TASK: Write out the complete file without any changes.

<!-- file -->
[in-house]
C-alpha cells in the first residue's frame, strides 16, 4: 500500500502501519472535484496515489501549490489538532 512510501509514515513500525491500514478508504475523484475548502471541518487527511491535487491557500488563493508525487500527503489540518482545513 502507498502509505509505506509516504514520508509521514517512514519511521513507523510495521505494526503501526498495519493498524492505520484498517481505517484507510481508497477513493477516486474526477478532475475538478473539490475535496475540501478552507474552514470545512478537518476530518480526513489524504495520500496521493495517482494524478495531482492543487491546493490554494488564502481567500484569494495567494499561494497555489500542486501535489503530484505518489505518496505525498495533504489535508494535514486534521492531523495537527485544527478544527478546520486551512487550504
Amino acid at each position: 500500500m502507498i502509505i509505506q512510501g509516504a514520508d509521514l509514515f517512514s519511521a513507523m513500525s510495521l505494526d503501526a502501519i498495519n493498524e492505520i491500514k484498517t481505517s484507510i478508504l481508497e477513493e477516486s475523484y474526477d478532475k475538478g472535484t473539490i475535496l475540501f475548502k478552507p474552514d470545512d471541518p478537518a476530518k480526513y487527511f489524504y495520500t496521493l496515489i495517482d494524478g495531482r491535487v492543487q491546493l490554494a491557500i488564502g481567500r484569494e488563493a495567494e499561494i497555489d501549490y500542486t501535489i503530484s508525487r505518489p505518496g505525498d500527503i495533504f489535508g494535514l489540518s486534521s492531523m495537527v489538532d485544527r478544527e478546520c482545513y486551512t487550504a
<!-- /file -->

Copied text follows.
[in-house]
C-alpha cells in the first residue's frame, strides 16, 4: 500500500502501519472535484496515489501549490489538532 512510501509514515513500525491500514478508504475523484475548502471541518487527511491535487491557500488563493508525487500527503489540518482545513 502507498502509505509505506509516504514520508509521514517512514519511521513507523510495521505494526503501526498495519493498524492505520484498517481505517484507510481508497477513493477516486474526477478532475475538478473539490475535496475540501478552507474552514470545512478537518476530518480526513489524504495520500496521493495517482494524478495531482492543487491546493490554494488564502481567500484569494495567494499561494497555489500542486501535489503530484505518489505518496505525498495533504489535508494535514486534521492531523495537527485544527478544527478546520486551512487550504
Amino acid at each position: 500500500m502507498i502509505i509505506q512510501g509516504a514520508d509521514l509514515f517512514s519511521a513507523m513500525s510495521l505494526d503501526a502501519i498495519n493498524e492505520i491500514k484498517t481505517s484507510i478508504l481508497e477513493e477516486s475523484y474526477d478532475k475538478g472535484t473539490i475535496l475540501f475548502k478552507p474552514d470545512d471541518p478537518a476530518k480526513y487527511f489524504y495520500t496521493l496515489i495517482d494524478g495531482r491535487v492543487q491546493l490554494a491557500i488564502g481567500r484569494e488563493a495567494e499561494i497555489d501549490y500542486t501535489i503530484s508525487r505518489p505518496g505525498d500527503i495533504f489535508g494535514l489540518s486534521s492531523m495537527v489538532d485544527r478544527e478546520c482545513y486551512t487550504a